Working Safely From Home
What an employer can do to minimise risks at a worker's home will be different to what they can do at the usual workplace. For a risk assessment checklist and home work station checklist Also you should:
- provide guidance on what is a safe home office environment, including what a good work station set up looks like and how to keep physically active
- require workers to familiarise themselves and comply with good ergonomic practices, for example by referring to a self-assessment checklist
- maintain daily communication with workers
- provide continued access to an employee assistance program, and
- appoint a contact person in the business that workers can talk to about any concerns.
You should also think about how your existing policies and procedures apply when working from home, including:
- notification of incidents, injuries hazards and changes in circumstances
- consultation and review of work health and safety processes, and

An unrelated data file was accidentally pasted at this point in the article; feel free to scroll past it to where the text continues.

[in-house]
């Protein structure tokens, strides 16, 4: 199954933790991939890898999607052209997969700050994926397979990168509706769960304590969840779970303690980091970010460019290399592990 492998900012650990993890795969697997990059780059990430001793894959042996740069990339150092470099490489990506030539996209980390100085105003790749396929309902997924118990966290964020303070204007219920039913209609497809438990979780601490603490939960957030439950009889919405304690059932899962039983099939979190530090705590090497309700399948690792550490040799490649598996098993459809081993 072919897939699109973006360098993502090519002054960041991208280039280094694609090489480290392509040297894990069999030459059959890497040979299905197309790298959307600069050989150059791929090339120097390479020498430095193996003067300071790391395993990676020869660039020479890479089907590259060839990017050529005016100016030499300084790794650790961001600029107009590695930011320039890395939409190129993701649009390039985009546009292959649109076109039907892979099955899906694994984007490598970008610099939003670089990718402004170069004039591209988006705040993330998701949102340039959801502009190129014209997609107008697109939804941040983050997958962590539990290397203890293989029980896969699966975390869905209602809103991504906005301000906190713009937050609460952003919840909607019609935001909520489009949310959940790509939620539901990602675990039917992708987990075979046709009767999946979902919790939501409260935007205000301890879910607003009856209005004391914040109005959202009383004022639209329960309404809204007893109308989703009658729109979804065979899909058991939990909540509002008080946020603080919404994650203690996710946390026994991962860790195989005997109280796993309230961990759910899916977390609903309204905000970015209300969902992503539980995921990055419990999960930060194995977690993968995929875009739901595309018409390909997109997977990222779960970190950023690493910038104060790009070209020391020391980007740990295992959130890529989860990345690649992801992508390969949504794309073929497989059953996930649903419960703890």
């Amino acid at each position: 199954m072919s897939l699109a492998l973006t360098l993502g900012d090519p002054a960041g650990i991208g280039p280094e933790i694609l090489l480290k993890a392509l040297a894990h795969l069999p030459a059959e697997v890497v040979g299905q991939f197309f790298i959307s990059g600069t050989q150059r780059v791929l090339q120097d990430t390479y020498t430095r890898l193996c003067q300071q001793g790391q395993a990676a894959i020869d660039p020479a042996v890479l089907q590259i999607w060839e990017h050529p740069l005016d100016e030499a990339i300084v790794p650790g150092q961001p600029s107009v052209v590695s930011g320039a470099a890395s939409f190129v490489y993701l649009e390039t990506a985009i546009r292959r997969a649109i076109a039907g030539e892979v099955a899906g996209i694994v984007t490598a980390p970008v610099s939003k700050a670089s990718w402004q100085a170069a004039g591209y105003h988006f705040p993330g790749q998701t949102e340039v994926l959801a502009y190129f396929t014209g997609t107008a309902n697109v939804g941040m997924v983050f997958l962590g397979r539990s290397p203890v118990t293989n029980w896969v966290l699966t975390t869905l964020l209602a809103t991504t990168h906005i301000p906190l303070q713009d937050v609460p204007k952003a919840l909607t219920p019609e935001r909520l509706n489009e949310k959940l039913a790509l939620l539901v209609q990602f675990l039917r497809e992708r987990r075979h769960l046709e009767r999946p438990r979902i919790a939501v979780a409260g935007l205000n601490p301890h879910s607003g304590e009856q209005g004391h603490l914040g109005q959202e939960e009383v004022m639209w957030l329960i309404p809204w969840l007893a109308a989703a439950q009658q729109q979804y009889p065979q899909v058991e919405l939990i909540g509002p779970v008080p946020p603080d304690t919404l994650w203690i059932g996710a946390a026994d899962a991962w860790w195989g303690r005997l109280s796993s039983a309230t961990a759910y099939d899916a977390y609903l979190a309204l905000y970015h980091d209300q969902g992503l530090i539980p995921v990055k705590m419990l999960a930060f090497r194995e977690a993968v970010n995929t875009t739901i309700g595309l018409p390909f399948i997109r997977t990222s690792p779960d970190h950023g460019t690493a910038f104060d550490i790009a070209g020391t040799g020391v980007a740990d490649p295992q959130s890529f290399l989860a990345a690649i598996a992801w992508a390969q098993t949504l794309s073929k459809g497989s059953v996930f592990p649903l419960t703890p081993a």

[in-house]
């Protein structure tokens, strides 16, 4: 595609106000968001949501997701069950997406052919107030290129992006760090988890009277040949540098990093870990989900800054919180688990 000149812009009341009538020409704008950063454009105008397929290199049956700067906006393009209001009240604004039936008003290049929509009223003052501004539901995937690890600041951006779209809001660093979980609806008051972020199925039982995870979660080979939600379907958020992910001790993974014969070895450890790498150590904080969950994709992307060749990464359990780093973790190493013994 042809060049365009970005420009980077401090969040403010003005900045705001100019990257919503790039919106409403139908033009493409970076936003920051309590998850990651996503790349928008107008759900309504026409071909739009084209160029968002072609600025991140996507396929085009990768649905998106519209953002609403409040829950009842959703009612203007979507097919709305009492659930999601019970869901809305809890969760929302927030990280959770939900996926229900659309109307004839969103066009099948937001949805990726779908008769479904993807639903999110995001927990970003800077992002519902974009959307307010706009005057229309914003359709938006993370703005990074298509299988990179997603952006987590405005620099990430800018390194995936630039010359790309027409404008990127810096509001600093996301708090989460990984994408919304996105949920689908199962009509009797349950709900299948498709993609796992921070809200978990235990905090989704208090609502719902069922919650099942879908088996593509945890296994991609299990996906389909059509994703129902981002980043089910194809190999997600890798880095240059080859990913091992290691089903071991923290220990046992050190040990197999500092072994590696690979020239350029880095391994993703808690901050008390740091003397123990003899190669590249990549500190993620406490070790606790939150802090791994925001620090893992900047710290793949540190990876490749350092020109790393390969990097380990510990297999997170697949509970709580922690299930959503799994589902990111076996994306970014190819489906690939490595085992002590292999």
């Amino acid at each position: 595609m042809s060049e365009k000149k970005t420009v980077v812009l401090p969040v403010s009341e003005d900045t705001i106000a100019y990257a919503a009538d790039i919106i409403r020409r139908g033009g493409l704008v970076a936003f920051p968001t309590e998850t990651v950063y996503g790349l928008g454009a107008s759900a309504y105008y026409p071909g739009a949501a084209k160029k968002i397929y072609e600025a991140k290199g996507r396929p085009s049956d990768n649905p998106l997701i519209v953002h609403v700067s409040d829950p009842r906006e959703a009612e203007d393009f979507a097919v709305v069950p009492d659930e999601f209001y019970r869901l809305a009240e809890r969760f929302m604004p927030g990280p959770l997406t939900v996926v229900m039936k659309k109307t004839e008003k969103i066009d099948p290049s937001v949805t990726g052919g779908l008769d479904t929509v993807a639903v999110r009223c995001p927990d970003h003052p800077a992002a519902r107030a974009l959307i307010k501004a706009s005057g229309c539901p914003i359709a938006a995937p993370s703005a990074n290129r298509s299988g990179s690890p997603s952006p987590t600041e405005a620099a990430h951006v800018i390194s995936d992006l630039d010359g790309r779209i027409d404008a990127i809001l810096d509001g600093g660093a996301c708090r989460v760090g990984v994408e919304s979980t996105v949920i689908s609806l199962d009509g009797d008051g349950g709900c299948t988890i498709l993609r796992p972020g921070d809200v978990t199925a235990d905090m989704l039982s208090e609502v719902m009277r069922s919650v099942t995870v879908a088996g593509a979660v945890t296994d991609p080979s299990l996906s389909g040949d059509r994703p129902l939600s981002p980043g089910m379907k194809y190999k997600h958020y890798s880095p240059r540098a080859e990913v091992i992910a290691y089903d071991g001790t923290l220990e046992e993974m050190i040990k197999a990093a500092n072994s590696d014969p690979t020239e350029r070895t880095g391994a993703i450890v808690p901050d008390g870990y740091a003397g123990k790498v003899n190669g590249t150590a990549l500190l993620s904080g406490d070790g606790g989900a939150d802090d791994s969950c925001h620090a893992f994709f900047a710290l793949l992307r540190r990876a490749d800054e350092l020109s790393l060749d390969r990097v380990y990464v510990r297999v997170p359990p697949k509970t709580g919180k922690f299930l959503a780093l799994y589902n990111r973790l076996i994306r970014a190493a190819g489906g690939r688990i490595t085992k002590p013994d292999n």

- attendance, timesheets, leave and other entitlements and arrangements.
Working from home may change, increase or create work health or safety risks. To understand these risks, you must consult with workers.
Possible new risks include:
- physical risks from poor work environment, such as workstation set up, heat, cold, lighting, electrical safety, home hygiene and home renovations, and
- psychosocial risks such as isolation, high or low job demands, reduced social support from managers and colleagues, fatigue, online harassment and family and domestic violence.
You will still need to do what you reasonably can to manage the risks to a worker who works from home.
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